Top of the food chain

Written by Eve Lazarus

Broad demographic appeal: Boston Pizza outlets feature both a casual sit-down restaurant and a sports bar, allowing each restaurant to attract families, couples, teens and young adults, while generating revenue in three time periods: lunch, dinner and late-night.

Location, location, location: Generating around-the-clock business requires savvy site selection. Boston Pizza looks for rural or suburban locales with plenty of room for parking. Outlets must be located near businesses to attract the luncheon crowd, and nudge up against high-traffic consumer havens such as Wal-Mart, Home Depot and movie theatres.

Low food costs: Boston Pizza’s signature menu items, pizza and pasta, produce higher margins than the steak-and-burger fare of other casual-dining chains. Boston Pizza’s food costs are 25% of revenue, compared with the industry average of 38%.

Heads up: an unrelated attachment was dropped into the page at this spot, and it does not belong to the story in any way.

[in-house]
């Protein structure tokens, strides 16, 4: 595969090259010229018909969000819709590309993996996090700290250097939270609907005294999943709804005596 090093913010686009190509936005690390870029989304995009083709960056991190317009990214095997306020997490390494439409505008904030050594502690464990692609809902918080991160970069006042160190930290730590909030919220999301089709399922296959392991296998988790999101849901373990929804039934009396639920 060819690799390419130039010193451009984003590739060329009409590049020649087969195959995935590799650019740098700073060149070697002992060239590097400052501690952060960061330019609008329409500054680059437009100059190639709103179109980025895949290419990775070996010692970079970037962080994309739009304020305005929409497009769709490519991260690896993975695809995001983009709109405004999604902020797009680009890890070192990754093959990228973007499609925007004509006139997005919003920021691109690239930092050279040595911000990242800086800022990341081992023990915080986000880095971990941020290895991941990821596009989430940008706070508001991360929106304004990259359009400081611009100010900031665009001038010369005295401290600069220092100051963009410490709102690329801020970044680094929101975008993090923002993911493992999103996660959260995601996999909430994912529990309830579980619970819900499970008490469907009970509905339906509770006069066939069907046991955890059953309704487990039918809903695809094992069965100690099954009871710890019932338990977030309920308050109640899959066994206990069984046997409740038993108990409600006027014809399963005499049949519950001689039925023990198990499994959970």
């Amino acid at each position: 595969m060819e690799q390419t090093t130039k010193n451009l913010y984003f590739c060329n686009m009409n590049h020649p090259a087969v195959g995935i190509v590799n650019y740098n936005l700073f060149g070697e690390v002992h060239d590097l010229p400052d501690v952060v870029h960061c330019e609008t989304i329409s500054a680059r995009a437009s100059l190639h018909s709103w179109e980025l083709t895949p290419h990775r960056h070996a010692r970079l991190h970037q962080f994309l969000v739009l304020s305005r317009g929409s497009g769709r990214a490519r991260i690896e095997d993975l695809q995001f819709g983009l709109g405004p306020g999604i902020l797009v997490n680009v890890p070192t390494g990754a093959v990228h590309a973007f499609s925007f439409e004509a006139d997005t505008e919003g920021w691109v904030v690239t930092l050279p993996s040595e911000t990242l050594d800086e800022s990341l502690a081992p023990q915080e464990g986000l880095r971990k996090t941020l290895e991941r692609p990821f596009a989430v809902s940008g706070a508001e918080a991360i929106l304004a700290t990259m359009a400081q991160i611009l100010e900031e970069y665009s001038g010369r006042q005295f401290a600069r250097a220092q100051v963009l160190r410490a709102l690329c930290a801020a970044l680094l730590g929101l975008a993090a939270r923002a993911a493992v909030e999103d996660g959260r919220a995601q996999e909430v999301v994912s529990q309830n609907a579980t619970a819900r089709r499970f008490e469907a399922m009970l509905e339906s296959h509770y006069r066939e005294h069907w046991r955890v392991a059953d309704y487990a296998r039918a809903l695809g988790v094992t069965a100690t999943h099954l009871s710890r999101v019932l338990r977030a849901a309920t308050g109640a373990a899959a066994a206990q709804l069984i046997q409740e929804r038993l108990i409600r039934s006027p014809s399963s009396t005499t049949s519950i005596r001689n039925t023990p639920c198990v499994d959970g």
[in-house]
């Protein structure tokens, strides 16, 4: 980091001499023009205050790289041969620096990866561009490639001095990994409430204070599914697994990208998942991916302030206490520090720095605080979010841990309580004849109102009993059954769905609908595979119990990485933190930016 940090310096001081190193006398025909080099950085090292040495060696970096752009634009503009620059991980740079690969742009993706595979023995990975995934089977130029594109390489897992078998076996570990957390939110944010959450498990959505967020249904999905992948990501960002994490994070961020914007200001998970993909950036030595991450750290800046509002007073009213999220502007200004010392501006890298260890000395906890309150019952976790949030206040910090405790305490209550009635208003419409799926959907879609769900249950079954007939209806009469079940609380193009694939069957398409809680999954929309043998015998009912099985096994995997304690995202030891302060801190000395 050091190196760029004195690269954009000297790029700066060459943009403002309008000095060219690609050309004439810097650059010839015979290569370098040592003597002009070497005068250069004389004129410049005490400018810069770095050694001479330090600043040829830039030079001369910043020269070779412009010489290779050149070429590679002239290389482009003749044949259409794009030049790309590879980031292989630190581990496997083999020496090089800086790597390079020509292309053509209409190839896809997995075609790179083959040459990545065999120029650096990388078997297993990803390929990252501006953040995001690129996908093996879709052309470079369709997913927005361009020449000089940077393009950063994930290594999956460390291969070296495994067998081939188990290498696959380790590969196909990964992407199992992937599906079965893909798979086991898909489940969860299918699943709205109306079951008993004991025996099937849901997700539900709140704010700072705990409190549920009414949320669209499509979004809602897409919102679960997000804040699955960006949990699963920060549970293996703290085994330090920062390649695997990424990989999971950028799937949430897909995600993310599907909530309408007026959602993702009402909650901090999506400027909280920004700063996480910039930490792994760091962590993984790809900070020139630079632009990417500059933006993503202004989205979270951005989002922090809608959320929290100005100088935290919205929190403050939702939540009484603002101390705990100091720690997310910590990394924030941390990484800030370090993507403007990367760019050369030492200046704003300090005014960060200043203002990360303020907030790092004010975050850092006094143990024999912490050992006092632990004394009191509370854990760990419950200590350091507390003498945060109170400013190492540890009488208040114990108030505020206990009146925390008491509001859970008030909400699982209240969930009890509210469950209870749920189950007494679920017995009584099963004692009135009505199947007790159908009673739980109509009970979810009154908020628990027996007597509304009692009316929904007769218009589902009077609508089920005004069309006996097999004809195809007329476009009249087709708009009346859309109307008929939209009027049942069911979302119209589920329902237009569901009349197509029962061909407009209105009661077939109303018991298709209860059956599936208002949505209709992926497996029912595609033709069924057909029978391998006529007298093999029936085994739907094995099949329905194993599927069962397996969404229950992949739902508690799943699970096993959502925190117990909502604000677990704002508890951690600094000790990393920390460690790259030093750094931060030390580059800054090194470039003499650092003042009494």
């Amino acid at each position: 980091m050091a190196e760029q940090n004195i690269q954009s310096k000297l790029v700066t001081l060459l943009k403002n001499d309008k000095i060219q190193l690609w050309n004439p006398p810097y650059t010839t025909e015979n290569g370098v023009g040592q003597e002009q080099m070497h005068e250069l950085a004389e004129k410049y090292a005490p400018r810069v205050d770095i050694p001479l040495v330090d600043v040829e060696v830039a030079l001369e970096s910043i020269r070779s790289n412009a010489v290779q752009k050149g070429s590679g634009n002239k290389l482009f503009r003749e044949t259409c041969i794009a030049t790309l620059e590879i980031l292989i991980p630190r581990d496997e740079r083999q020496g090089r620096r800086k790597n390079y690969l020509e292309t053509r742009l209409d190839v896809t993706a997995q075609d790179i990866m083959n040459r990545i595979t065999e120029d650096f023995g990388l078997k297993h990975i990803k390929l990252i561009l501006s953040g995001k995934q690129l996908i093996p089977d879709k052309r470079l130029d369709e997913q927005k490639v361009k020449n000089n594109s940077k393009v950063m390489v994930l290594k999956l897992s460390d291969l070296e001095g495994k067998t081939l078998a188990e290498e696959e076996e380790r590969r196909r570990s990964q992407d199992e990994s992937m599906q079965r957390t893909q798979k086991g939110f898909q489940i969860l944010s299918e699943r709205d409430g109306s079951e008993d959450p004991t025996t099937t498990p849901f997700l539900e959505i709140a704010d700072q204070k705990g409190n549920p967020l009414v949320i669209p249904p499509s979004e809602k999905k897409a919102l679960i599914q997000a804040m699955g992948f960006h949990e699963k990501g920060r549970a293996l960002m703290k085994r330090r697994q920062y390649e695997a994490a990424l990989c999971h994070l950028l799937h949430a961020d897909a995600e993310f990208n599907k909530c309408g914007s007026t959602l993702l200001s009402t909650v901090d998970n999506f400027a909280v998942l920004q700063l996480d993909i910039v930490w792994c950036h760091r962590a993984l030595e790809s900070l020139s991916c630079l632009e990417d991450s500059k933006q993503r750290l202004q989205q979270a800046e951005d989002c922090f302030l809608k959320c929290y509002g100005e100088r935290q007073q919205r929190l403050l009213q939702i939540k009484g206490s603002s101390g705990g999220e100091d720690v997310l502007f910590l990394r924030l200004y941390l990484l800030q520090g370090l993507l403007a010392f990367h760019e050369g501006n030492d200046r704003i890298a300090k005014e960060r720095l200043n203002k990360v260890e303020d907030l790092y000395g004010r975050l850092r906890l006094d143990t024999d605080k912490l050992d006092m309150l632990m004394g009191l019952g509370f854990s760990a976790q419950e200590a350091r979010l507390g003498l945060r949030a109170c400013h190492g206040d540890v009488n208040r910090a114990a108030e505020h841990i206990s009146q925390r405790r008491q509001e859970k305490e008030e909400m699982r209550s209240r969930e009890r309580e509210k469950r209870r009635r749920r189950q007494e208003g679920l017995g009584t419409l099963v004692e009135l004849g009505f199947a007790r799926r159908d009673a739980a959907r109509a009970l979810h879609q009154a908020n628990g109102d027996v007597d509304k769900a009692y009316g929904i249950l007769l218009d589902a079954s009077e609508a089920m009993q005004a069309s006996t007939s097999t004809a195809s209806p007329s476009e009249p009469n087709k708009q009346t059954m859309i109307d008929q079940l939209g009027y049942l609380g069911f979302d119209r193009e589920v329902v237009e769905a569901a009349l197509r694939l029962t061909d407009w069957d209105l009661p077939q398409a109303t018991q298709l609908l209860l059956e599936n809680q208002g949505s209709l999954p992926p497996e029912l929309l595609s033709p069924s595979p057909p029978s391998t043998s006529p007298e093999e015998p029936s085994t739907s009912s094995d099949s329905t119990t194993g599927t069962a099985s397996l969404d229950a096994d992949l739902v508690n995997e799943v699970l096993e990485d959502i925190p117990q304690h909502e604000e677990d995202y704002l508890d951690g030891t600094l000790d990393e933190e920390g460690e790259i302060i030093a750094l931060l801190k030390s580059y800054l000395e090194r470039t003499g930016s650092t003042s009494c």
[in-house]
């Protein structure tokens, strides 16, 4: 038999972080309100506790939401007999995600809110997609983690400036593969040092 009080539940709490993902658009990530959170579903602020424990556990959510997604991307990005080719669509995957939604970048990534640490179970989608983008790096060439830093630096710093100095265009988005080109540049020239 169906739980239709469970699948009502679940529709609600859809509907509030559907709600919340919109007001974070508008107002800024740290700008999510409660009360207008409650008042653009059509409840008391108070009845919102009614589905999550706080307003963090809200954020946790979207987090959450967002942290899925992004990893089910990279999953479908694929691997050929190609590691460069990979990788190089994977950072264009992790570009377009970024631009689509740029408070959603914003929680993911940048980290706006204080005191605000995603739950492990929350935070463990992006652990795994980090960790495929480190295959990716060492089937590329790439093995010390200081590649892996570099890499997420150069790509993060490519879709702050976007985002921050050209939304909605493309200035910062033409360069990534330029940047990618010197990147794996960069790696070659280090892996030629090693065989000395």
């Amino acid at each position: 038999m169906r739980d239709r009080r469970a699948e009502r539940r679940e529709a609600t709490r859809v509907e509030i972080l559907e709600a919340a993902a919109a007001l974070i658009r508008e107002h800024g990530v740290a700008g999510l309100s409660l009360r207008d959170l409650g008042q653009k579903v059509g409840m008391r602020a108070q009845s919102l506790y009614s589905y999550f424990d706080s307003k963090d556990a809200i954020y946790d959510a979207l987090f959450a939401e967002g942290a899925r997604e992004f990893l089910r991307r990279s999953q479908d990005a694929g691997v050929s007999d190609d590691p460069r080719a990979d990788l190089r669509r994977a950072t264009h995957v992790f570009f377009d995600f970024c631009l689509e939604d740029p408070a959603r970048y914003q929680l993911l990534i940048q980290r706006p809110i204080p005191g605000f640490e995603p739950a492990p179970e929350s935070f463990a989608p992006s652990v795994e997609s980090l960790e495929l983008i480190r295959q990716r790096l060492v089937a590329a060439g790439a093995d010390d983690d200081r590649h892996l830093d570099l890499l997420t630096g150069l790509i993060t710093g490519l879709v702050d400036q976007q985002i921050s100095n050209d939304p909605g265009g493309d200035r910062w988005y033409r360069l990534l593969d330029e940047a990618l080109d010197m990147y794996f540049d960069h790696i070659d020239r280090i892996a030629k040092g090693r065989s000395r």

Consistent systems and product: Recipes, for instance, are developed by an executive chef at head office; meals in individual stores are prepared not by high-priced chefs, but by cooks who follow precise instructions.

Low prices: At $13.43, Boston Pizza’s average guest cheque is low for the casual-dining market. Such prices are almsot recession-proof, catching people moving up from fast food during good economic times, while attracting upscale patrons during the bad.

Profit-sharing: Corporate staff from the receptionist up to the president share in the profits. Says Boston Pizza CEO Mike Cordoba, “We hire great people and then we pay them for their success.”

© 2006 Eve Lazarus

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